“Now we managed to do these engine fitting rails so nice and straight, we are able to make a train line to Bamako”
“Maintenant qu’on a fait les rails du moteur aussi droits, on peut faire une ligne de train jusqu’a Bamako”
The traditional year in Mali begins with the Aid-el-Fitr festivities that mark the end of the Ramadan. As any time mark, it is an opportunity to reflect on where you stand and project yourself in the future. We grasped this opportunity and the result is a new, detailed plan for the work of the three next months, with daily deliverables for each of our Malian team’s subgroups: the wood group, the metal group and the electricity group.
Setting detailed deliverables is a necessary but delicate exercise when you consider the density of “imprevus” (unpredicted events) that punctuate life in Mali and make all european style plans irrealistic. We hope to have reached a fair compromise between ambition and resilience to “imprevus”, between long term and short term benefits. This plan was presented at the beginning of this week to the group, and I would like to share its bold lines with you as well:
- In September we will improve our installations, by finalising the workshop and classroom buildings, making furniture to accommodate all the tools we received from Gered Gereedschap and furnish the new classroom using the furniture we received from Delft university surplus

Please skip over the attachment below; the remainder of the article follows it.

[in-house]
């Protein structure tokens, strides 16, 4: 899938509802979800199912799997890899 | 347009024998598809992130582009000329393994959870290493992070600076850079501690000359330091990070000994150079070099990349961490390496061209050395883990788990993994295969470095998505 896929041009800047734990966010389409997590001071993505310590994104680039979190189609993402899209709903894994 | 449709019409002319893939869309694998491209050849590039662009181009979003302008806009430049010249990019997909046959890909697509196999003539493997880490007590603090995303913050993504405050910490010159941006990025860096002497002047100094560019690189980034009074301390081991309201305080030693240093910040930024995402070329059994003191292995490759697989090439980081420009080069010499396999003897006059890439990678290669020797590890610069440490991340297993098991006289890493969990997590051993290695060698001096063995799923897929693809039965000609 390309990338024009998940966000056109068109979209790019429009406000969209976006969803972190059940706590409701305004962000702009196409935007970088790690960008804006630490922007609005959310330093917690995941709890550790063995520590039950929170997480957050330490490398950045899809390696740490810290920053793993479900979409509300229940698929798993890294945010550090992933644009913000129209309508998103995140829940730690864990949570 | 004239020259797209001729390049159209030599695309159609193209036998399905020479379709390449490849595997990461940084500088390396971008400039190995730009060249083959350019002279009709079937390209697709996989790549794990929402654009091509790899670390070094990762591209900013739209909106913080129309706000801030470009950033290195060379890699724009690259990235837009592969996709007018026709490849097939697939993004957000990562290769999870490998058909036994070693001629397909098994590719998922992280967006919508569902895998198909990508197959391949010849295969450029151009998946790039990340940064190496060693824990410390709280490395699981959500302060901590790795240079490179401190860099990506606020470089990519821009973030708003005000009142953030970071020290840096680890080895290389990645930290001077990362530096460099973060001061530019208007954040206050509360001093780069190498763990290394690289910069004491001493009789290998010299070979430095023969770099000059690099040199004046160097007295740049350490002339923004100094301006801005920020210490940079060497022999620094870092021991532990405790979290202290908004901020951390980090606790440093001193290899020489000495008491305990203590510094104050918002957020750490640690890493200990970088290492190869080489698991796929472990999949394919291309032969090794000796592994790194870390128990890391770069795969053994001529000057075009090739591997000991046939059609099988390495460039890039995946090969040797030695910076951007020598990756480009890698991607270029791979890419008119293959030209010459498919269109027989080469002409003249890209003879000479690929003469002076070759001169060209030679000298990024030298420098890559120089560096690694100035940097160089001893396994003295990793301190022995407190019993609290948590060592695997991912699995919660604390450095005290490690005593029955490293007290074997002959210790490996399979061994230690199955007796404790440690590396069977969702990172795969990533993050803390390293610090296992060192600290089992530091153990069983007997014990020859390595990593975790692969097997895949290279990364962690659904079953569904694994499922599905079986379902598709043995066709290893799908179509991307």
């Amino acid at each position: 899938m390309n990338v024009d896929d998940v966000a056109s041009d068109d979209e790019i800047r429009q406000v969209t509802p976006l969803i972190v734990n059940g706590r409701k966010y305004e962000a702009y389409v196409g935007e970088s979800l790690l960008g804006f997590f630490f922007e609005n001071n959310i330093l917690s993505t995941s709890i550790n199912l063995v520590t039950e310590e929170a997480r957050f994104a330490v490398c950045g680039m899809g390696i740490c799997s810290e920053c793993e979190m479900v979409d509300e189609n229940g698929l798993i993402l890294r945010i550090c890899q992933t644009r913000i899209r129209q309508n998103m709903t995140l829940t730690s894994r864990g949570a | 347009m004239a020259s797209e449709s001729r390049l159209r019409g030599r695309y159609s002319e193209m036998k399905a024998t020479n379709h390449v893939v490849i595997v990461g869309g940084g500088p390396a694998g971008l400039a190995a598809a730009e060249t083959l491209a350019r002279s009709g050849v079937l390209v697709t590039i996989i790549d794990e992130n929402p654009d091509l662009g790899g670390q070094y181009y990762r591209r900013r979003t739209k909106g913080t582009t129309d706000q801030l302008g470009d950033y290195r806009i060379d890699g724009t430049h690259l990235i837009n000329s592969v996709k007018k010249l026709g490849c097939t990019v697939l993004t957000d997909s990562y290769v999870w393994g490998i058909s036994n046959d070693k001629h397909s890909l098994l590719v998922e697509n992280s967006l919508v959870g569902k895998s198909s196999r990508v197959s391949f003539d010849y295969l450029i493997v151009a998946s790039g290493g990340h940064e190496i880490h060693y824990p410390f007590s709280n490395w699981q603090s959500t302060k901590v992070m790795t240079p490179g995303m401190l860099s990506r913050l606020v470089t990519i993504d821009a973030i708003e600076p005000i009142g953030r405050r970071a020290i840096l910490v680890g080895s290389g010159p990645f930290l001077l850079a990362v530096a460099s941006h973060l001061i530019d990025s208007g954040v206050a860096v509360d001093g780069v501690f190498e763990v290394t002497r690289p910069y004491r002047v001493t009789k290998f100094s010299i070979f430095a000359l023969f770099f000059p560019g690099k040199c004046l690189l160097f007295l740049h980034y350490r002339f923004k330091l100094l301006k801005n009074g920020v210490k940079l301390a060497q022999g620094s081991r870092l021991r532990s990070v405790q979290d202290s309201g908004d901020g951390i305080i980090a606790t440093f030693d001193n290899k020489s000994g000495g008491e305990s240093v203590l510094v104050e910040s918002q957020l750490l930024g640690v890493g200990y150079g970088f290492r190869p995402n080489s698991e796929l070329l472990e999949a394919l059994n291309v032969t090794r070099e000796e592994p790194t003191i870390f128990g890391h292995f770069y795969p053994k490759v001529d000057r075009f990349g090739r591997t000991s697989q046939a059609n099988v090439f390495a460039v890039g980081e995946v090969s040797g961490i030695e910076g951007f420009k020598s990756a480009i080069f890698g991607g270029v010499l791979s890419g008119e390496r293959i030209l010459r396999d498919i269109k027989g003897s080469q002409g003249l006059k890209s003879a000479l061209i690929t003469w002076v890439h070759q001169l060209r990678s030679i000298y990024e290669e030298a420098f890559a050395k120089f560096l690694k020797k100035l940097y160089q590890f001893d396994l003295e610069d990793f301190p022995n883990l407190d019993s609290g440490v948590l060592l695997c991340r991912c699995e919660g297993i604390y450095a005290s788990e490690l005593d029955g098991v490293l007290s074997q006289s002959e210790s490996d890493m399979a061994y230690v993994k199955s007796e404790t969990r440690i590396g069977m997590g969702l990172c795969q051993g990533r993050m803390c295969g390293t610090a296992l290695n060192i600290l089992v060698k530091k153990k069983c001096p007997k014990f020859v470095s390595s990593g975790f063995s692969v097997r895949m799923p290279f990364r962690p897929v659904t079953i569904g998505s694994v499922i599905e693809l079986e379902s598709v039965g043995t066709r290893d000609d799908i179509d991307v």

- In October we will erect a second turbine in the Here Bugu area for agricultural activities support
- In November we will set up an experimental wind-powered battery charging station in the Dialango village
- In December we will start production a set of two complete wind-powered battery charging stations for our first commercial customer (name remains undisclosed until end of negotiation), which will occupy us until the end of February!
The second novelty is the new organisation of the day: every morning we start with 1h for personal development and theoretical education. This education’s primary goal is to increase the precision of the manufacturing processes by improve the trainees fine motricity and sense of space.
In this effort, we started with a basic drawing cursus that is receiving great enthusiasm from the group. Harouna and Zim had never held a pen in their hands until they started the wind turbine education. You should have seen their pride after they managed drawing a cubus with the help of the rest of the group. They brought their drawing home in their own folder, showed it to their family and even went around proudly showing : “now, I am someone who can use a pen and a piece of paper!”
Every morning, we will draw the cubus, again and again, until it has exactly the demanded size and angles, before we move on to other shapes and finally draw what we will build on each day.
Increasing work precision is a long standing effort involving frustrating moments for the trainee’s, but it is a necessary process in order to build a strong and capable team.
Being confronted with your current limitations can shackle self-esteem and motivation, which is why we are trying to couple this process with rewarding moments at which people can feel proud about their achievements. There needs to be a light at the end of tunnel.
Today was a good example of that: we spent the whole day working on our diesel genset to precisely align the diesel motor with the electrical generator. The group had to redo some parts of the frame several times before they were good enough, and got quite stressed in the process. Yet, in the end of the day Bamoye (one of the EOL Mali trainees) exclaimed some of the nicest words I have heard in a long time:
“now we managed to do these engine fitting rails so nice and straight, we are able to make a train line to Bamako”
I think he resumed very well what all our plan is about: Empowerment.
Gael de Oliveira